By Jeremy Hallock
By James Khubiar
By Observer Staff
By Kelly Dearmore
By Jim Schutze
By Rachel Watts
By Lauren Drewes Daniels
Funny to say "secret weapon" about a singer who's a signature part of the band, but Simpson's vocals are often de-emphasized, sneaking in memorable phrases at opportune times, like a talented actor cutting into a long, delicate scene and taking it to another level. The soft-spoken, thoughtful Simpson comes across as more of a listener than a talker, so the role suits him perfectly. His first-person narratives might seem overly simplistic delivered at anything but his deliciously languorous pace, which emphasizes his knack for turning a nonsensical phrase into something much more.
"City swallows trees/And I am responsible/'Cause I am indifferent to these things," he posits with conviction on "Cinema Air," the album's most immediate song. "I Was Born in Omaha" is Simpson's other primary platform on Start Here. The acoustic confessional, another example of Simpson's delivery elevating the lyrics, takes a deep plunge three minutes in, diving into a pool of endless soloing and a dramatic vocal epilogue, lasting nearly till the seven-minute mark.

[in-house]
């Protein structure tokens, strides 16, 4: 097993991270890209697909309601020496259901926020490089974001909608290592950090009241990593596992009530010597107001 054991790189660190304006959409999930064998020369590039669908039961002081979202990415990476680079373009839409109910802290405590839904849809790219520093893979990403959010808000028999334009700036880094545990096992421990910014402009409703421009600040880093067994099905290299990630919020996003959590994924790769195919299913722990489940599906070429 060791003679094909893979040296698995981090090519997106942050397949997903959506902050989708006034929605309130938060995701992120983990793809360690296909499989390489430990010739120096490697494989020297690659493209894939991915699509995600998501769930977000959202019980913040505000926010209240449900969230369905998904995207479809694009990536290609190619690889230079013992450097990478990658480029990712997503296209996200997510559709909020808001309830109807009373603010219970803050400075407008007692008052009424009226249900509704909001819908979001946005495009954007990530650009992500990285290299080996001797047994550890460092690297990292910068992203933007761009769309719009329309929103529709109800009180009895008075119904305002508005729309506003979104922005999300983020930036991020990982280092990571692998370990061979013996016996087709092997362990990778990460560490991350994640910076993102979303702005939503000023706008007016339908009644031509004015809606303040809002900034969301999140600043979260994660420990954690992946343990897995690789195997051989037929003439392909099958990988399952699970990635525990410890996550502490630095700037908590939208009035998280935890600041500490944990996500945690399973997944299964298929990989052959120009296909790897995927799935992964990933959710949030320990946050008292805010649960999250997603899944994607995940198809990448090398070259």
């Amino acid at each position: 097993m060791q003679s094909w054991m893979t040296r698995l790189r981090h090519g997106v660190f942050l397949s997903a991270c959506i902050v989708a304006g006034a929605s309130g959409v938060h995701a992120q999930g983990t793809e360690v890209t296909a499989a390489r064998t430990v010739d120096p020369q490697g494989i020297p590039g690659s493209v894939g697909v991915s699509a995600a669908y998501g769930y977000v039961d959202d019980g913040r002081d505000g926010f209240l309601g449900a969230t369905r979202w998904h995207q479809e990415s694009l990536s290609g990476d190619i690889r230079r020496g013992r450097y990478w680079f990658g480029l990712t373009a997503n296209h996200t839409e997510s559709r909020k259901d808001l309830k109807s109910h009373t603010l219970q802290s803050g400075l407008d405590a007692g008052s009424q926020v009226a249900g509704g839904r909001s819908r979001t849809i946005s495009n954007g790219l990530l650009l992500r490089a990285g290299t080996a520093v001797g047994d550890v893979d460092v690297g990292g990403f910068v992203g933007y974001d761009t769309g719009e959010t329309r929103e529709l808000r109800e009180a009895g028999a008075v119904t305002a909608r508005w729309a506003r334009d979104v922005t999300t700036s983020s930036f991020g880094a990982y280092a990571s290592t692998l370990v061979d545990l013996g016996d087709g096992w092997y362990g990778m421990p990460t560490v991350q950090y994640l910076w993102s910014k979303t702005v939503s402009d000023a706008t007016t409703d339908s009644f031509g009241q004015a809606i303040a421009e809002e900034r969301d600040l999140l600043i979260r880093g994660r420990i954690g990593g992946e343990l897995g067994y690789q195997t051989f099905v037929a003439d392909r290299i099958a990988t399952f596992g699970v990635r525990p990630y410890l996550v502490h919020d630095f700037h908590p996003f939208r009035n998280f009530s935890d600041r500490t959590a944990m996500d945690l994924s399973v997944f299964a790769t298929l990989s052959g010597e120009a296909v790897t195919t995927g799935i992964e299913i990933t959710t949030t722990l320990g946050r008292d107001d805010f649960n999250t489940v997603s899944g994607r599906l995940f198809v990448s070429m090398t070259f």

Houtman's diverse arsenal accounts for a large part of the album's smorgasbord of sound, but on the thumping "Good Morning, Providence," Malone's drums get a mad cut-and-paste treatment and clash with Simpson's vocals at every turn, defying conventional wisdom. "There were drums everywhere," Simpson says about the song's construction. "There were real drum tracks that had been recorded live, there were all these cut-up drum tracks that we did on the verses and choruses. Probably 20 or 30 tracks that didn't even end up getting used."
Despite being stacked to the rafters with subtle and unusual shading, the Gloria Record successfully kept Start Here very much within certain parameters. There are no purposefully oblique passages on Start Here, something they were certainly aware of, being a band that draws inspiration from Radiohead's excursions into experimental pop, but probably not their explorations into the beyond.
Start Here is one for the fans, the sound of A Lull in Traffic allowed to breathe, grow and fully germinate into something singularly unique to the Gloria Record. Backward-looking Mineral fans need not apply.
"It's not very exciting to keep making music unless you do it differently or progress somehow," Simpson says, "or even just challenge yourself to keep it interesting."